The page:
7. Or lets take the black civil rights campaigns against racism in America, over the course of the history of the US, didn’t violence and reprisals bring focus to the issue?
8. How about the declaration of independence by the founding fathers of the united States in 1776? Would the United States have been realised if Jefferson and his friends tried to talk to the emissaries of King & Country ( https://en.wikipedia.org/wiki/United_States_Declaration_of_Independence)
9. Everywhere else from Haiti ( https://en.wikipedia.org/wiki/Haitian_Revolution), Afghanistan to Vietnam, dictatorship, oppression and tyranny has been fought, even recently during what some term ‘the Arab spring’ – despite the foreign arm visibly present – the people in north African countries rose against an inflexibility they couldn’t possibly engage by dialogue alone, or more correctly one they had failed to engage through dialogue alone.
10. In Malawi we had John Chilembwe, why didn’t he just try to talk with the colonialists – and not resort to an armed struggle as he did? Surely he was not stupid…he may not have been a great tactician ( he was no military hero) but he knew the language the oppressor would understand. The same things can be said about the anticolonial struggles across the continent, many of which utilised guerilla warfare.
I could go on and on, about the fall of the French Monarchy etc, but 10 examples are enough….
5 days ago a car was torched in London in anti-capitalist demonstrations http://www.telegraph.co.uk/news/uknews/crime/11978779/Millions-Mask-March-Protesters-torch-police-car-as-scenes-turn-violent.html . No one called them savages, or brutes or uncivilised. they were expressing themselves, and after the mess irresponsible Capitalism has done to the world over the centuries, in my view they were within their rights to react this way. Malcom X once said “Concerning nonviolence: It is criminal to teach a man not to defend himself, when he is the constant victim of brutal attacks…” It was in relation to the civil rights struggle in the US and police brutality, but one might argue today that while the attacks from the ruling classes to the ruled are not literal in nature, they can take the form of policies which achieve ‘deprivation’, and must therefore be opposed with whichever means necessary.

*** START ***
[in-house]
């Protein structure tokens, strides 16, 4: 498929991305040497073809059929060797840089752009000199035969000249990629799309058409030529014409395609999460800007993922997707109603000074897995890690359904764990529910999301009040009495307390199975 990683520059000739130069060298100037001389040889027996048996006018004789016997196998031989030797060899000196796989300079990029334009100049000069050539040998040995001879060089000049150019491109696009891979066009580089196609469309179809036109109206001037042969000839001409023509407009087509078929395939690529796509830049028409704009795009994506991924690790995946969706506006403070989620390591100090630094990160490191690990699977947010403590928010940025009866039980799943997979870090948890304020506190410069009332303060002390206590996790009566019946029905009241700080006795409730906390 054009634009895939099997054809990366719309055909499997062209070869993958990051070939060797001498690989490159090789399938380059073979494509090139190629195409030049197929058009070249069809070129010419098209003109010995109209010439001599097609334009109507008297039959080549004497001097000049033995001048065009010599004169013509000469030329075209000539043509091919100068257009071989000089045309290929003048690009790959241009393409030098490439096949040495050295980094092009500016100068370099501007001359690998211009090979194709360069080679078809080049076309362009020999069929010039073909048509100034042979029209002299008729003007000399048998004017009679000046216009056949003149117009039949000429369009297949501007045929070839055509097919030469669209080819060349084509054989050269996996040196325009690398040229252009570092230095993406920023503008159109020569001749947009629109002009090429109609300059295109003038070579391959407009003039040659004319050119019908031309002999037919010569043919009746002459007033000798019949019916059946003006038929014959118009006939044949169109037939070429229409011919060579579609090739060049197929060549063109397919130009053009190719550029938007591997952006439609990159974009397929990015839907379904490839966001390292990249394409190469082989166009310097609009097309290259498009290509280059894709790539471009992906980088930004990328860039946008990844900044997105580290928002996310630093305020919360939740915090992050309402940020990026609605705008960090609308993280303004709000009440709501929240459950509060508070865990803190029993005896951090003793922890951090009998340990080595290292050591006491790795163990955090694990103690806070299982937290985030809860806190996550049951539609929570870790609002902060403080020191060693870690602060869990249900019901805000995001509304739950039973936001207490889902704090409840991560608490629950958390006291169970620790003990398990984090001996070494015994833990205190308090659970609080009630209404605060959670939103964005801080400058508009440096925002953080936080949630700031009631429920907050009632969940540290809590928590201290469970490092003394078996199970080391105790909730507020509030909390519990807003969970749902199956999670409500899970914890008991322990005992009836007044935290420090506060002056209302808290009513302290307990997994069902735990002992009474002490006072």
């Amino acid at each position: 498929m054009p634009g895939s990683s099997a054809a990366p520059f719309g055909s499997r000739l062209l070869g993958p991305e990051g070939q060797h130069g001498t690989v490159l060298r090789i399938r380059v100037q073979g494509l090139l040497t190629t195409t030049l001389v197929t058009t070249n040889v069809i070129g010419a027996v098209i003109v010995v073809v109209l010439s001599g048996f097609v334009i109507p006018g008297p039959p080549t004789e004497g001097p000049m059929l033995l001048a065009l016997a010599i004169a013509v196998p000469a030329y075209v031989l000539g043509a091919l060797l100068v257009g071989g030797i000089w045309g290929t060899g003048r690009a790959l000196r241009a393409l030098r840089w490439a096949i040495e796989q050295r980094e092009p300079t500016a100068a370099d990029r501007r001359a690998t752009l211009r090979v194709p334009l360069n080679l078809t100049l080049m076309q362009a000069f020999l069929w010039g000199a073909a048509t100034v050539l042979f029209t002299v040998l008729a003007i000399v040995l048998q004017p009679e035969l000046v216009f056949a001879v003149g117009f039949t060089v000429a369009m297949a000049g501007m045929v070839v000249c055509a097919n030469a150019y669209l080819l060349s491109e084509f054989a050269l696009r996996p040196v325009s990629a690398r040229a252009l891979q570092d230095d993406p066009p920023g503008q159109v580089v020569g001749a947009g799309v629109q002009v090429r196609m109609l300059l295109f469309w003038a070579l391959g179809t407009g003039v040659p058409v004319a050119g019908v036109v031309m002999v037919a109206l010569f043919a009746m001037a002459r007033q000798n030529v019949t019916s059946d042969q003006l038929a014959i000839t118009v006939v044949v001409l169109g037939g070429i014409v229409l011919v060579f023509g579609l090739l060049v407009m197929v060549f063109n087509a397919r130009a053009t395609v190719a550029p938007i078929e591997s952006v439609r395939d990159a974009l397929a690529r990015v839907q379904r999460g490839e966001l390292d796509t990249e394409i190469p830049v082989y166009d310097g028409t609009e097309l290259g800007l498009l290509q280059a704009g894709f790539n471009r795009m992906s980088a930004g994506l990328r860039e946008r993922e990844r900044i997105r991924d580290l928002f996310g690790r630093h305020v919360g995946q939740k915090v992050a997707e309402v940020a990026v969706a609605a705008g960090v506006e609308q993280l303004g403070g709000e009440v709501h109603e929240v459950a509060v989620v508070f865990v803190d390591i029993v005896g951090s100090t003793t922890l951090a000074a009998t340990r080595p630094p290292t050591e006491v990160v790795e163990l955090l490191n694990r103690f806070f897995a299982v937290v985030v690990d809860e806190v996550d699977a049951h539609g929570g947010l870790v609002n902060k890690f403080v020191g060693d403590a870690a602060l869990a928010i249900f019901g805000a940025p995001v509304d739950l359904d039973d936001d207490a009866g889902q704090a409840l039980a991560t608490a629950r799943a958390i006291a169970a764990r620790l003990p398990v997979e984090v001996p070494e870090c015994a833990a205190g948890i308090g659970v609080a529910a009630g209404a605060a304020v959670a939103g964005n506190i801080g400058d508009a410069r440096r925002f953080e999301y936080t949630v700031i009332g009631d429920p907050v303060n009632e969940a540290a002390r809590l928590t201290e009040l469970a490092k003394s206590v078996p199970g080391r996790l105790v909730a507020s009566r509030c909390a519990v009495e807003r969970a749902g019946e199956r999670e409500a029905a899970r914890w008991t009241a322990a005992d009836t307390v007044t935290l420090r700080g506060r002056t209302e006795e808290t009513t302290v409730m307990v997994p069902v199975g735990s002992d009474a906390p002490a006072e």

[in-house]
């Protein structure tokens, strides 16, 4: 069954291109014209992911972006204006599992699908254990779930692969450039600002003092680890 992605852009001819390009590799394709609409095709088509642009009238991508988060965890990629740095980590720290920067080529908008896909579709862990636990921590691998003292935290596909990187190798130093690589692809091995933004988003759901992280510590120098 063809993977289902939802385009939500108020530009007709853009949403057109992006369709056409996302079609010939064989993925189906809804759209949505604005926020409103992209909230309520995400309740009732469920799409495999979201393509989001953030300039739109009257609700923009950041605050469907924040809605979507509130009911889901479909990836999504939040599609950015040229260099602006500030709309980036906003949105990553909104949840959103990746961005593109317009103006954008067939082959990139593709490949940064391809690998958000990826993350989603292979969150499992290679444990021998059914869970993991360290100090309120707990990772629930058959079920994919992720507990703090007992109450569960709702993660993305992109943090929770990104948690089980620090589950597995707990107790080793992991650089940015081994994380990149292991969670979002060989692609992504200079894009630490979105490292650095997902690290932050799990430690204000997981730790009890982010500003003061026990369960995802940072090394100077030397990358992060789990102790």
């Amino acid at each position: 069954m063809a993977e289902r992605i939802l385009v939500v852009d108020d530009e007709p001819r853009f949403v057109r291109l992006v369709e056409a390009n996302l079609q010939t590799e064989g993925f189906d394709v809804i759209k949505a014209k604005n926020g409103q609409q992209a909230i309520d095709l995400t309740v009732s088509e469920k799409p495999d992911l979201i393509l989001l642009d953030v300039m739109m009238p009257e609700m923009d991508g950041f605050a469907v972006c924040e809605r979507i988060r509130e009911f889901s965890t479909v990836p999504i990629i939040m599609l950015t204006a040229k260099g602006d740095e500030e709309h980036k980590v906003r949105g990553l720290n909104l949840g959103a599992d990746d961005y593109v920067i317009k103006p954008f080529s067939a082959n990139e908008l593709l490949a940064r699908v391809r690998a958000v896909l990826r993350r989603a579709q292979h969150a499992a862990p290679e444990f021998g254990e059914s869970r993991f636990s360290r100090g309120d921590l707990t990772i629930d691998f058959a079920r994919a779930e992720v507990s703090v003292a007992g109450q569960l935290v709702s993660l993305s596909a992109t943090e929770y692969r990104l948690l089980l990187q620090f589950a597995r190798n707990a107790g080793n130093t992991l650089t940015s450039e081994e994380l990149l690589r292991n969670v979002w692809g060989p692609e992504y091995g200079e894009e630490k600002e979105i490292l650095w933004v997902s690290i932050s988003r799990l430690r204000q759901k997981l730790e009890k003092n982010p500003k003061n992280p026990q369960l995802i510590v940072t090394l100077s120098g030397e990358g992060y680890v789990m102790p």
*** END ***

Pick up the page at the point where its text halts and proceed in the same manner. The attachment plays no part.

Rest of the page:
Showing the powers that be that you are very angry, as a result of something they’ve done or failed to do even though it was their mandate, often after failure of dialogue or activism, is not mental slavery. Mental slavery is failing to recognise the tools you have available at your disposal, which can be used to force change, where it’s badly needed.
So this stoning of a ministers vehicle in Malawi, although a small event in comparison, is not such a brutal act as some would have you believe. In my view it’s an event in a microcosm that happens when already maligned people are ignored for too long. And maybe you must have been one of the oppressed to clearly understand…